On October 9, 2012 Reentry Central posted an article on Drew House, the fulfillment of a dream by District Attorney Charles J. Hynes (see Drew House Offers One-of-a-Kind Alternative to Incarceration Program for Moms and Kids). Drew House is a building containing apartments where mothers with children can live and receive treatment and services instead of being incarcerated. Space at Drew House is limited. Realizing more could be done, DA Hynes, with the support of other organizations, expanded his dream to include more mothers and children.
The following press release from the Kings County District Attorney’s office announces an innovative new program for criminal justice-involved women with children.
Kings County District Attorney Charles J. Hynes and The Women’s Prison Association Announce A Home-Based Alternative To Incarceration Program For Women
D.A. HYNES WILL TRAIN STAFF TO RECOGNIZE THE GENDER-SPECIFIC NEEDS OF WOMEN IN THE CRIMINAL JUSTICE SYSTEM
Brooklyn, May 8, 2013 – Kings County District Attorney Charles J. Hynes and the Women’s Prison Association, with the support of multiple women’s advocacy and legal groups announce JusticeHome, a home-based alternative to incarceration, for women, particularly those with children.
The program has funding for 45 participants. Eligible participants must be facing a minimum of six-months in prison as a result of felony charges. They will be able to serve their sentences in their home, retain custody and care of their children, and receive intensive treatment and supervision.
D.A. Hynes will train his staff to assess and meet the specific needs of women offenders who would benefit from ATI programs like JusticeHome and Drew House, a program spearheaded by D.A. Hynes which opened its doors in 2008, to keep families intact, avoid “warehousing” women in prison and reduce recidivism among women.
“Today's announcement of our Justice Home Program is very exciting because 45 Mothers will be spared jail and their children will avoid the trauma associated with watching helplessly as their mothers are carted off to jail,” said D.A. Hynes.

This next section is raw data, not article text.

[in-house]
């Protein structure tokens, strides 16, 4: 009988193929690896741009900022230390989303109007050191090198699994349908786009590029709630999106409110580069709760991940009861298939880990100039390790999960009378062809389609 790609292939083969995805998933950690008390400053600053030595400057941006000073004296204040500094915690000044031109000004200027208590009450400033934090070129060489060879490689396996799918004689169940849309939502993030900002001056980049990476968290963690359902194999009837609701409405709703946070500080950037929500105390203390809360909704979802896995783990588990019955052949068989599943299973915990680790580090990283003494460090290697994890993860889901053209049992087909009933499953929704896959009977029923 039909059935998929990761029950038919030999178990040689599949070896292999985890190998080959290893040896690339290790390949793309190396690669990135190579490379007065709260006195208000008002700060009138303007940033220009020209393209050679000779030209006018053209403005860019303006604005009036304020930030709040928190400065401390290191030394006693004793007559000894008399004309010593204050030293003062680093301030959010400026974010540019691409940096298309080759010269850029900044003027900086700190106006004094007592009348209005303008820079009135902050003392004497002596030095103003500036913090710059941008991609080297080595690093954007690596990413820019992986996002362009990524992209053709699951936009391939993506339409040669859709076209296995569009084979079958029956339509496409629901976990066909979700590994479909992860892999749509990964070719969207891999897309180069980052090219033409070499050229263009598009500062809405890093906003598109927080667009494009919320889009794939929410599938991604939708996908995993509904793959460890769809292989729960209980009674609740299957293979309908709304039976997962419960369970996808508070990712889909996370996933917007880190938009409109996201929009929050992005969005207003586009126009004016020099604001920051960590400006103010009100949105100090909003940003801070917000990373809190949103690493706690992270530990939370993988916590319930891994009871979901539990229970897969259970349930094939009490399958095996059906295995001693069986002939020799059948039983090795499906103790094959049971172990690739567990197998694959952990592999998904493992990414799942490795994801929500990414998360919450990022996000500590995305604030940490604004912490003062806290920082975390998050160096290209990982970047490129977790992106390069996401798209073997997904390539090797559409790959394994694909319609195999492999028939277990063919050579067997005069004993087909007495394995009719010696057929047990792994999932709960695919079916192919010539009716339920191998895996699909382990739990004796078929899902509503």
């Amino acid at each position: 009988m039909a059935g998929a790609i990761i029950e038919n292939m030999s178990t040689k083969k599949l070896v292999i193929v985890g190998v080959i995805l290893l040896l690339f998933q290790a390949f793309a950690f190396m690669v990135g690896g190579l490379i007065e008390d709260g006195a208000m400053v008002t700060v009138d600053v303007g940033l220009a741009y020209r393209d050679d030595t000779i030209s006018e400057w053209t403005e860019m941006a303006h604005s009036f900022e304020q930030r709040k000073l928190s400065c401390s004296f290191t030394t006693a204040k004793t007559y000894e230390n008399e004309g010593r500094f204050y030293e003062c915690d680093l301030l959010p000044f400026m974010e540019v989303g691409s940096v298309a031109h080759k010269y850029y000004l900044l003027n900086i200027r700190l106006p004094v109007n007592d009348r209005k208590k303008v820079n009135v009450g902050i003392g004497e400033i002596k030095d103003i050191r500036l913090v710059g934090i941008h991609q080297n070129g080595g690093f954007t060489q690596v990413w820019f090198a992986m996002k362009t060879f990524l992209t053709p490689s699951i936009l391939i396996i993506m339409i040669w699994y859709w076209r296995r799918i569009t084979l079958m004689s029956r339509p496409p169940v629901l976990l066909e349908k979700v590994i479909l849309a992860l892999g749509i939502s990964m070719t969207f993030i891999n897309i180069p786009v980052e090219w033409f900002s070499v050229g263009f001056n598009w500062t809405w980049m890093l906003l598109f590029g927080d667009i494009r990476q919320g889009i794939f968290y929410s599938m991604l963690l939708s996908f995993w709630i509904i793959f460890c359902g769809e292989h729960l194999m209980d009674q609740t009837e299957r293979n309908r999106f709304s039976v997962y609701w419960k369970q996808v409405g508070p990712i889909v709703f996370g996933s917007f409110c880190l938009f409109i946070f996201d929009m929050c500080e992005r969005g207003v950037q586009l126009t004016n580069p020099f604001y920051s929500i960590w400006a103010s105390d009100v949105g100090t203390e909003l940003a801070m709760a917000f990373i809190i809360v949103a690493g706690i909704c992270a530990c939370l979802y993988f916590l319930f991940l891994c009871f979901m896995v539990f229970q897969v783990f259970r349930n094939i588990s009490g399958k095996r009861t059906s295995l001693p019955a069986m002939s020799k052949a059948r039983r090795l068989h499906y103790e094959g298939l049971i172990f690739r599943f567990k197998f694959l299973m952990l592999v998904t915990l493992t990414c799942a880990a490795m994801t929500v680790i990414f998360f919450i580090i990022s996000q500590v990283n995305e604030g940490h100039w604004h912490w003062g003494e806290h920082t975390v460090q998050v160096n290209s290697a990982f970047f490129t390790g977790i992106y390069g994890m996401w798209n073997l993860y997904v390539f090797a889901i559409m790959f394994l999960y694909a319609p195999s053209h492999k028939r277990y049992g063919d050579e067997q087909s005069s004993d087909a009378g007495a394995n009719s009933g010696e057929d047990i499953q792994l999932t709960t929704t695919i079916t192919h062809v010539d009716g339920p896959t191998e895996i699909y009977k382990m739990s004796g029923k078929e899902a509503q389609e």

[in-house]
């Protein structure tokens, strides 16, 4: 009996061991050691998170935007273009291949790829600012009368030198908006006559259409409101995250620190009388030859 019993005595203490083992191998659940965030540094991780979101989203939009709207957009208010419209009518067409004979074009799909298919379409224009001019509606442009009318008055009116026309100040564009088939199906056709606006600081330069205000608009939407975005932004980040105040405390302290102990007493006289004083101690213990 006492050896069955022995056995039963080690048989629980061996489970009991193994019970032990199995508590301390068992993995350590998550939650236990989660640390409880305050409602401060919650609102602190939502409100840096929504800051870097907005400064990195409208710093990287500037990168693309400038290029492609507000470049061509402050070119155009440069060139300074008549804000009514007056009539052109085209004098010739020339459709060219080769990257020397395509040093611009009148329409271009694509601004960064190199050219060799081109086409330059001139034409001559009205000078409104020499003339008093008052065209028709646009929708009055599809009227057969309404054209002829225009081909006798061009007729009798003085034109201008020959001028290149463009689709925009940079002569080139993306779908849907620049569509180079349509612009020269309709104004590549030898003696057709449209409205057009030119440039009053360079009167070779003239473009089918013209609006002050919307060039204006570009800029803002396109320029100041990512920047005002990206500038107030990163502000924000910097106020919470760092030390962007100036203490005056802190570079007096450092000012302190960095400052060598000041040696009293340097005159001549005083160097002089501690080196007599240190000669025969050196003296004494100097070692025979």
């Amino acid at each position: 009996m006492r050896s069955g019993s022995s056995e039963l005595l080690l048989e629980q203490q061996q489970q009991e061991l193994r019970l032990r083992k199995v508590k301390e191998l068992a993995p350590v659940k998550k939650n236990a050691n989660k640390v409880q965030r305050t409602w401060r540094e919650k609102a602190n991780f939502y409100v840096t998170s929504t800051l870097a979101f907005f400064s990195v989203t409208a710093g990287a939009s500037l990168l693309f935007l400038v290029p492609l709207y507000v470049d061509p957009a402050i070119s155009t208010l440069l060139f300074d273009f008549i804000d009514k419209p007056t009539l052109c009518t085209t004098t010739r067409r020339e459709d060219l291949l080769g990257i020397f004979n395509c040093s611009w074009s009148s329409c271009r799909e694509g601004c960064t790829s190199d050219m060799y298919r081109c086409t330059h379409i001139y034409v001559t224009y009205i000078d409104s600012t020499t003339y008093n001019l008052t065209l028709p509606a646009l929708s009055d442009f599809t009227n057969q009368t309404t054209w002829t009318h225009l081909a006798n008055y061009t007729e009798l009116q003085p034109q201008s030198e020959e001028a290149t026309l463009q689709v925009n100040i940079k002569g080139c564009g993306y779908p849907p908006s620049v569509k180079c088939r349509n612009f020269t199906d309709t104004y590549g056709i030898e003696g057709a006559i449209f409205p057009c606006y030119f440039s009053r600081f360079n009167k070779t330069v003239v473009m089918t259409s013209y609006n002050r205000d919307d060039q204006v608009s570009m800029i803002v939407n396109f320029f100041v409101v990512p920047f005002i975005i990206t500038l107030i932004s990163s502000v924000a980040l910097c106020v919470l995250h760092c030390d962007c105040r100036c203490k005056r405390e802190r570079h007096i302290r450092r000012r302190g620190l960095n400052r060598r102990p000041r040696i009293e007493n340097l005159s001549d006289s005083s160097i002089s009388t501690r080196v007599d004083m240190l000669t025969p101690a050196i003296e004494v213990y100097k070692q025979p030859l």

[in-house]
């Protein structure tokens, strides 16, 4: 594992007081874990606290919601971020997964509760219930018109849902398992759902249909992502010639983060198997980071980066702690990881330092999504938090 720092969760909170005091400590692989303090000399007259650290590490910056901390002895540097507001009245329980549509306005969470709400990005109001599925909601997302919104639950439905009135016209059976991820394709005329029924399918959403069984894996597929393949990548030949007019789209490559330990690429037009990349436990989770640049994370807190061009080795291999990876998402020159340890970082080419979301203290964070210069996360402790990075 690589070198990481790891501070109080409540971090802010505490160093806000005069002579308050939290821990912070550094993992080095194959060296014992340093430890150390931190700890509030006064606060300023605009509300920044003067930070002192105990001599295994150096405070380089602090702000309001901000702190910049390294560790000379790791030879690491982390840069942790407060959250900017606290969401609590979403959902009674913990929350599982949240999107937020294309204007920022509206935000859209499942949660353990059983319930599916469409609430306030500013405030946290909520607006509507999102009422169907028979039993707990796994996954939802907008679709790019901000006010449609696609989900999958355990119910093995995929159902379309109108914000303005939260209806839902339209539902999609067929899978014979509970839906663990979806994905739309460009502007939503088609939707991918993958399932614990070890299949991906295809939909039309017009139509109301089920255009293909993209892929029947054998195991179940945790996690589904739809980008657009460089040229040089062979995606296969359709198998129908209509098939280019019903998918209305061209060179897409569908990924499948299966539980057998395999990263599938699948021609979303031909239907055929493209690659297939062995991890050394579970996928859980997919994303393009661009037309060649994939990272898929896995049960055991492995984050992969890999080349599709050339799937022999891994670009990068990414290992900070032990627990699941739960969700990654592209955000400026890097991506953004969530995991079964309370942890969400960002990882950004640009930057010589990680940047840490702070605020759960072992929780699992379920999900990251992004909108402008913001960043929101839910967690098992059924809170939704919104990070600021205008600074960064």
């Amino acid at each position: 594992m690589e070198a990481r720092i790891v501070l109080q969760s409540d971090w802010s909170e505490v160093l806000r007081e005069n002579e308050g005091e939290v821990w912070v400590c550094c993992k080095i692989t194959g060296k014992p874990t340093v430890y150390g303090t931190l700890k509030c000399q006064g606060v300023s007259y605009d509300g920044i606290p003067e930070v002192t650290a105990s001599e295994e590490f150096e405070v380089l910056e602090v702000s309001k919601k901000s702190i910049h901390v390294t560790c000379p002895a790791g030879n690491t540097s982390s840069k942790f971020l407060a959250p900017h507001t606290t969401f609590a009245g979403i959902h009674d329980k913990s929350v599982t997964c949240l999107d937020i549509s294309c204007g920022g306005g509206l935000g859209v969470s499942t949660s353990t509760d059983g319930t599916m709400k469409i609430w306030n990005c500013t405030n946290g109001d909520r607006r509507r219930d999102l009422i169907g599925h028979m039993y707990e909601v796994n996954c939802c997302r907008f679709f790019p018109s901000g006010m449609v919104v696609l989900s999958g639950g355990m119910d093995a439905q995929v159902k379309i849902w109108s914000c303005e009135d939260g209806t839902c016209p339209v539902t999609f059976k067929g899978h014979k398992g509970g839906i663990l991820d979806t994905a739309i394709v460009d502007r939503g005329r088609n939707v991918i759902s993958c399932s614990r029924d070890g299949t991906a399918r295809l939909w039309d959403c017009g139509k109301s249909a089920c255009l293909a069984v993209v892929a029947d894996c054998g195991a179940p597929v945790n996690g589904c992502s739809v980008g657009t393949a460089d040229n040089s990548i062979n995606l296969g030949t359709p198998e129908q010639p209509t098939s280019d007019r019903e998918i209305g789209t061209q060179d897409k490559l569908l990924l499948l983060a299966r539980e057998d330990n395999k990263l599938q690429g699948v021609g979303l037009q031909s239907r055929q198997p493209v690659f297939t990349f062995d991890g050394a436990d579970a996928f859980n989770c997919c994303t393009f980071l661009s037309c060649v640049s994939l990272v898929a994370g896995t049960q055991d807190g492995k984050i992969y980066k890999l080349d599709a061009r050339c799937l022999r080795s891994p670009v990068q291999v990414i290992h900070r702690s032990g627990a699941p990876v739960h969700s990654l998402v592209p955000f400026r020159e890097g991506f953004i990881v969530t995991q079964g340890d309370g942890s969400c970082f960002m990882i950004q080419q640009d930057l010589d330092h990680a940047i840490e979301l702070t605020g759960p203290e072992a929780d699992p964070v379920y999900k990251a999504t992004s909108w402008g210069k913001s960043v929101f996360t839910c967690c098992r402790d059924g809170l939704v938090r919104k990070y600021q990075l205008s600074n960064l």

The participants will be screened for suitability. The JusticeHome staff will work with the D.A.’s staff to assess each woman on a case-by-case basis. The D.A.’s office will provide Continuing Legal Education programs for Assistant District Attorneys, who will be trained to make the initial selection and referral to the screeners. The screening techniques will also be added to the permanent training curriculum for new incoming Assistant District Attorneys.
Georgia Lerner, the Director of the WPA said, “Our experience demonstrates that women and families can make great positive change when they are supported in their own homes and communities. WPA is thrilled that our JusticeHome program will be working with women to identify and address their criminal risks without the disruption that everyone in their lives experiences when they are sent to prison. Drawing upon their own strengths and community resources, women and families can become stronger and function better while a woman takes responsibility for her crime. We think that real life is the best classroom, and here in Brooklyn, women have a great champion in D.A. Hynes, rooting for their success.”
R. Gil Kerlikowske, Director of the Office of National Drug Control Policy congratulated D.A. Hynes and WPA on behalf of the Obama Administration. “The JusticeHome initiative recognized the need for evidence-based, gender-responsive practices for all women involved in the criminal-justice system—keeping families together, reducing recidivism, and interrupting the generational cycles of incarceration.”
"Many women land in the criminal justice system as a direct consequence of the inequalities and dangers that women disproportionately face, including poverty and sexual and domestic abuse." said Julie Kay, Senior Strategist for Policy and Advocacy, Ms. Foundation. "Programs that provide quality alternatives to incarceration provide society with a cost-efficient and more humane approach, enabling women to continue their family and care giving responsibilities to the benefit of all."
“Under the leadership of Honorable Charles J. Hynes the Brooklyn District Attorney’s office has had the courage and vision to go beyond prosecution and to establish innovative alternative to incarceration programs tailored to prevention, rehabilitation, and public safety,” said Dr. Mary Byrne, a Professor of Health Sciences at Columbia University School of Nursing and Medical College. Dr. Byrne’s 2011 independent study of Drew House concluded the successful program should be used as a model for other jurisdictions.
“I am heartened by District Attorney Charles Hynes’ announcement to provide unprecedented support for innovative programs that recognize the value of keeping families intact and that meet their unique needs,” said Ana Oliveira, President of the New York Women’s Foundation. “This is at the heart of the work of The New York Women’s Foundation and we are gratified to know that our work, in tandem with the DA’s office, will help transform the lives of women and families in NYC.”
Contact: Mia Goldberg (718) 250-2300